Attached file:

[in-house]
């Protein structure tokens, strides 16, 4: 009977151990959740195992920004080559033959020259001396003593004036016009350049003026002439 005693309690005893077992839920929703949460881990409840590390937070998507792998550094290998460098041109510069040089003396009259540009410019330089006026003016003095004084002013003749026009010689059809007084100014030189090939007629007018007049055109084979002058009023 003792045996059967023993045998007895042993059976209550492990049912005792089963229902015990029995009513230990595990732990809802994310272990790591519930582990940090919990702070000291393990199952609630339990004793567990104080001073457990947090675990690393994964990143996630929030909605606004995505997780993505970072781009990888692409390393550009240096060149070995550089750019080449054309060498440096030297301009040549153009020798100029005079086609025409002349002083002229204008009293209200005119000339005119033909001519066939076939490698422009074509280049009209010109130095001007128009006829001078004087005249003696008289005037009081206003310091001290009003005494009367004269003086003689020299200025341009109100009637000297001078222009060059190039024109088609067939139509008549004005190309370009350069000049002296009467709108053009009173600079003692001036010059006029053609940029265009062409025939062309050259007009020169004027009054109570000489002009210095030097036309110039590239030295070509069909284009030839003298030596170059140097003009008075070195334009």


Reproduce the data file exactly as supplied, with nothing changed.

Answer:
[in-house]
């Protein structure tokens, strides 16, 4: 009977151990959740195992920004080559033959020259001396003593004036016009350049003026002439 005693309690005893077992839920929703949460881990409840590390937070998507792998550094290998460098041109510069040089003396009259540009410019330089006026003016003095004084002013003749026009010689059809007084100014030189090939007629007018007049055109084979002058009023 003792045996059967023993045998007895042993059976209550492990049912005792089963229902015990029995009513230990595990732990809802994310272990790591519930582990940090919990702070000291393990199952609630339990004793567990104080001073457990947090675990690393994964990143996630929030909605606004995505997780993505970072781009990888692409390393550009240096060149070995550089750019080449054309060498440096030297301009040549153009020798100029005079086609025409002349002083002229204008009293209200005119000339005119033909001519066939076939490698422009074509280049009209010109130095001007128009006829001078004087005249003696008289005037009081206003310091001290009003005494009367004269003086003689020299200025341009109100009637000297001078222009060059190039024109088609067939139509008549004005190309370009350069000049002296009467709108053009009173600079003692001036010059006029053609940029265009062409025939062309050259007009020169004027009054109570000489002009210095030097036309110039590239030295070509069909284009030839003298030596170059140097003009008075070195334009």